Christian Right Group: The Economy is the Reason FFRF Stopped an Invocation Prayer

The Christian Right group American Center for Law and Justice (ACLJ) is pissed off that officials from Henrico County, Virginia voted to stop reciting invocation prayers before their meetings.

They know why the FFRF went after the officials, too: Because they were violating the principle of church/state separation of the economy.

Really:

In today’s lagging economy, FFRF knows that these local cities and towns across America don’t have the funds to defend lengthy and costly litigation, and a strongly worded demand letter, no matter how erroneous, can often cause a small municipal body to cave.

That’s how you know the ACLJ has no case. They just make up the first reason that comes to their head, no matter how dumb it is.

FFRF sent a letter of complaint to Henrico County officials because the invocation in question specifically referred to the Christian God (“In Christ’s name we pray”). It’s possible the officials could have gotten away with it if they stuck to generic references to “God,” but even they knew their meeting time couldn’t be used to praise Jesus, Allah, Thor, or whatever other god you worship. So instead of fighting a losing battle, the Board of Supervisors voted to stop the invocations outright before any trouble started.

They made the right decision, and it took nothing away from any of the religious people in the community.

All FFRF was asking for was government neutrality, not special privilege.

About Hemant Mehta

Hemant Mehta is the editor of Friendly Atheist, appears on the Atheist Voice channel on YouTube, and co-hosts the uniquely-named Friendly Atheist Podcast. You can read much more about him here.

  • http://twitter.com/nicoleintrovert Nicole Introvert

    It’s fun here in Richmond.  Twice this morning on one of the local news affilates Facebook thread regarding this decision I was told to “go back to my own country.”   Perplexed…  as I have only ever left the US once for a weeks vacation to Costa Rica.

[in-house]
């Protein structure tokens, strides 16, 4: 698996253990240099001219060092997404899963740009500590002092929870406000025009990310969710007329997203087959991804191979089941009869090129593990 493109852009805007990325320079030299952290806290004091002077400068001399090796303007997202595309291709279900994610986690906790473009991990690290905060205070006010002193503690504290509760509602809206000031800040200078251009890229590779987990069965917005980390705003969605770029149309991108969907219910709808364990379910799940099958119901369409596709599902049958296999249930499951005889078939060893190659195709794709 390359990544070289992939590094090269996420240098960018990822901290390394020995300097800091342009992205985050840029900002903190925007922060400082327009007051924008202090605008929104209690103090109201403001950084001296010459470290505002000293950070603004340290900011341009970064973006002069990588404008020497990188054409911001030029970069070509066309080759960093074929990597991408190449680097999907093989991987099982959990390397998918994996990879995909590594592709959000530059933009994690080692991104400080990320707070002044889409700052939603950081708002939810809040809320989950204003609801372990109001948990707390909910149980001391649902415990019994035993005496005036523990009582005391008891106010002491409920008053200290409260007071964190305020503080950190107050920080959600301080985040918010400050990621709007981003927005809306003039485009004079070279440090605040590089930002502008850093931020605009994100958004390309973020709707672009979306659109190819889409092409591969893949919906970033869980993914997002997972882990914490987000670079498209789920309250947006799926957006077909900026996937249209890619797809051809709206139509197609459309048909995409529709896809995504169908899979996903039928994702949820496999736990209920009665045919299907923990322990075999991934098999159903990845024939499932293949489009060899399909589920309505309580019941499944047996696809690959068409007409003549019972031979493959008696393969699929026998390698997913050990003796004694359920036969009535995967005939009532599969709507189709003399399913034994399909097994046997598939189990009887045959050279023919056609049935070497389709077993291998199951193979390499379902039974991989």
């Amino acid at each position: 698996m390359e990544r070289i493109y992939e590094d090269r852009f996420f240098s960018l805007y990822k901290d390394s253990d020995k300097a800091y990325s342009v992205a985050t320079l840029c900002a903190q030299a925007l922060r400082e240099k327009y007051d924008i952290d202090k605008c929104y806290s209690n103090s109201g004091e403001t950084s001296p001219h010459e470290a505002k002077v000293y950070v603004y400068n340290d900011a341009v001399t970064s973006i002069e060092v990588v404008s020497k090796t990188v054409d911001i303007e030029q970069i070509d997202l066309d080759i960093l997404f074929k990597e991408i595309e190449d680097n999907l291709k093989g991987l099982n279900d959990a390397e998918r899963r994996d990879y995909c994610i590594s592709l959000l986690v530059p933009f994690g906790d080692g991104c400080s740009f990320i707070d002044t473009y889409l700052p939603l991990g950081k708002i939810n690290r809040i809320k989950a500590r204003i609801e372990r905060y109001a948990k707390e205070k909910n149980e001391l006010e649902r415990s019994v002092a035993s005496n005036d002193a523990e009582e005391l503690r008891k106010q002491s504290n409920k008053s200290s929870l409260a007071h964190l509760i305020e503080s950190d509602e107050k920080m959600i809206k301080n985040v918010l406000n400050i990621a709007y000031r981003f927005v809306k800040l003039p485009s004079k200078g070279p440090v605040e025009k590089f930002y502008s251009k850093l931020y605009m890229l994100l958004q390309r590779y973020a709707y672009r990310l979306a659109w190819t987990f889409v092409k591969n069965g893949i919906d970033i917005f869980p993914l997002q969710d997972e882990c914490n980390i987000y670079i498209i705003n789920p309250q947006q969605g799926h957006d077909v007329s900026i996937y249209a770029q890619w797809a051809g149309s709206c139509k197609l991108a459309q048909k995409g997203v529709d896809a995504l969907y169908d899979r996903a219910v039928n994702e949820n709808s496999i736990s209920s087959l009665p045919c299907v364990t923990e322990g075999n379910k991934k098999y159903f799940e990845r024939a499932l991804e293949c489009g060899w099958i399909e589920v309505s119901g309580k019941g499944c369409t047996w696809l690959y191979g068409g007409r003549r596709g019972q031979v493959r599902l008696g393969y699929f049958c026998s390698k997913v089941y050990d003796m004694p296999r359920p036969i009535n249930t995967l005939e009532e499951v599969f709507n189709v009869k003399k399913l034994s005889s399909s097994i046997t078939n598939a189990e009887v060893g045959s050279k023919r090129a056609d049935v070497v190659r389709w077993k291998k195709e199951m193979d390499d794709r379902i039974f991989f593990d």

• http://www.facebook.com/thashizknit Autumn Reinhardt Simpson

       Nicole,

      You’re local! Feel free to message me on FB if you’re interested in my brand-new Humanist Book Club. I find that too many of the groups around here meet in far off lands, many  miles away….!

    • Ahythloday

       I finally just posted on the thread to out myself since everyone was blaming Muslims.  I was thinking of being quiet because you’re never sure of the kinds of insane things people will do but then I felt bad when they went after the Muslims.

    • http://www.facebook.com/thashizknit Autumn Reinhardt Simpson

        I finally just posted on the thread to out myself since everyone was
      blaming Muslims.  I was thinking of being quiet because you’re never
      sure of the kinds of insane things people will do but then I felt bad
      when they went after the Muslims.

  • http://profiles.yahoo.com/u/FDGYHBEWVNGUG763L5X4TON3JQ Nazani14

    Fear of losing their funds in a lawsuit doesn’t seem to stop many religiously-inclined school boards.   The reason for this “capitulation” is most likely the fact that the Board of Supervisors genuinely doesn’t want to p.o.  the non-Xian citizens of Henrico Co., which is pretty diverse.  Click through to the incident which triggered the complaint- an Xian prayer delivered to a room full of Muslims.

    Now, if we could get the non-Xians of VA to stand up to McDonnell and Cuccinelli.

  • MegaZeusThor

    “In Christ’s name we pray” Yeesh. There are entire buildings dedicated to that — they’re called churches. 

    I don’t go to city meetings and run a Roleplaying game just before things start. I might think their fun, but I’m pretty sure I’d be wasting a lot of other people’s time. (Oh they don’t like it? Time to for some unsolicited proselytization.)

    They like special privileges for the stuff they like. (The stuff they happen to be into is belief in the supernatural and some old mythology.) What if the stuff they were into was a deeply held belief that the ninja turtles were real? “…and we know that oh great Donatello, that you too are out there…”

  • 1000 Needles

    On the same webpage, you can see that the ACLJ is fighting against healthcare for the people that need it the most. Typical Christian love for you.

  • 3lemenope

    They are probably actually right to the barest extent in that shrinking municipal budgets due to a bad economy is undoubtedly a factor that weighs more heavily on a decision whether to fight something like this or not; it was certainly a factor, for example, in the Cranston School Board’s not appealing their court loss in the Ahlquist prayer banner case. 

    However, the overriding factor here is simply that they knew they would lose, because the case is clear-cut and their lawyer undoubtedly told them so.

    • Randomfactor